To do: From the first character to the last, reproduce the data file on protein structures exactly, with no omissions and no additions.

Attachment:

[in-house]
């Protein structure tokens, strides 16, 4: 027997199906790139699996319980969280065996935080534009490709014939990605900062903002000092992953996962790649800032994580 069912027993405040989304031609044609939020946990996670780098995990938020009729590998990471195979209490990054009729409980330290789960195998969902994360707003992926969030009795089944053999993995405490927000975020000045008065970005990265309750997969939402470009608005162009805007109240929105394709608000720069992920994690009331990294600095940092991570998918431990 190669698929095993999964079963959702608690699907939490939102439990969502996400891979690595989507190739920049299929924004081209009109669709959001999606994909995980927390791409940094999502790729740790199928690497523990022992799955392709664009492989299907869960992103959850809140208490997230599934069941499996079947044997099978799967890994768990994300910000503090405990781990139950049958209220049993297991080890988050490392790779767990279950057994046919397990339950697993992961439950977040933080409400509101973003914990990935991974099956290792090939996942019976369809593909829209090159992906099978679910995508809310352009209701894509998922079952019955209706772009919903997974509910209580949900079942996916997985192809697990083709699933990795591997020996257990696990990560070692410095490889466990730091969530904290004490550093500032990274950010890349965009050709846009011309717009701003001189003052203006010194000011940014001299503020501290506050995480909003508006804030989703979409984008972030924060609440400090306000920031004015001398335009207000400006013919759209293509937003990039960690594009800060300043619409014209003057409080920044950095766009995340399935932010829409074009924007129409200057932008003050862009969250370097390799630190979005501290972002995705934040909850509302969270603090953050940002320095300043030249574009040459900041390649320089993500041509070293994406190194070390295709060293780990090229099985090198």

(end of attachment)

[in-house]
């Protein structure tokens, strides 16, 4: 027997199906790139699996319980969280065996935080534009490709014939990605900062903002000092992953996962790649800032994580 069912027993405040989304031609044609939020946990996670780098995990938020009729590998990471195979209490990054009729409980330290789960195998969902994360707003992926969030009795089944053999993995405490927000975020000045008065970005990265309750997969939402470009608005162009805007109240929105394709608000720069992920994690009331990294600095940092991570998918431990 190669698929095993999964079963959702608690699907939490939102439990969502996400891979690595989507190739920049299929924004081209009109669709959001999606994909995980927390791409940094999502790729740790199928690497523990022992799955392709664009492989299907869960992103959850809140208490997230599934069941499996079947044997099978799967890994768990994300910000503090405990781990139950049958209220049993297991080890988050490392790779767990279950057994046919397990339950697993992961439950977040933080409400509101973003914990990935991974099956290792090939996942019976369809593909829209090159992906099978679910995508809310352009209701894509998922079952019955209706772009919903997974509910209580949900079942996916997985192809697990083709699933990795591997020996257990696990990560070692410095490889466990730091969530904290004490550093500032990274950010890349965009050709846009011309717009701003001189003052203006010194000011940014001299503020501290506050995480909003508006804030989703979409984008972030924060609440400090306000920031004015001398335009207000400006013919759209293509937003990039960690594009800060300043619409014209003057409080920044950095766009995340399935932010829409074009924007129409200057932008003050862009969250370097390799630190979005501290972002995705934040909850509302969270603090953050940002320095300043030249574009040459900041390649320089993500041509070293994406190194070390295709060293780990090229099985090198």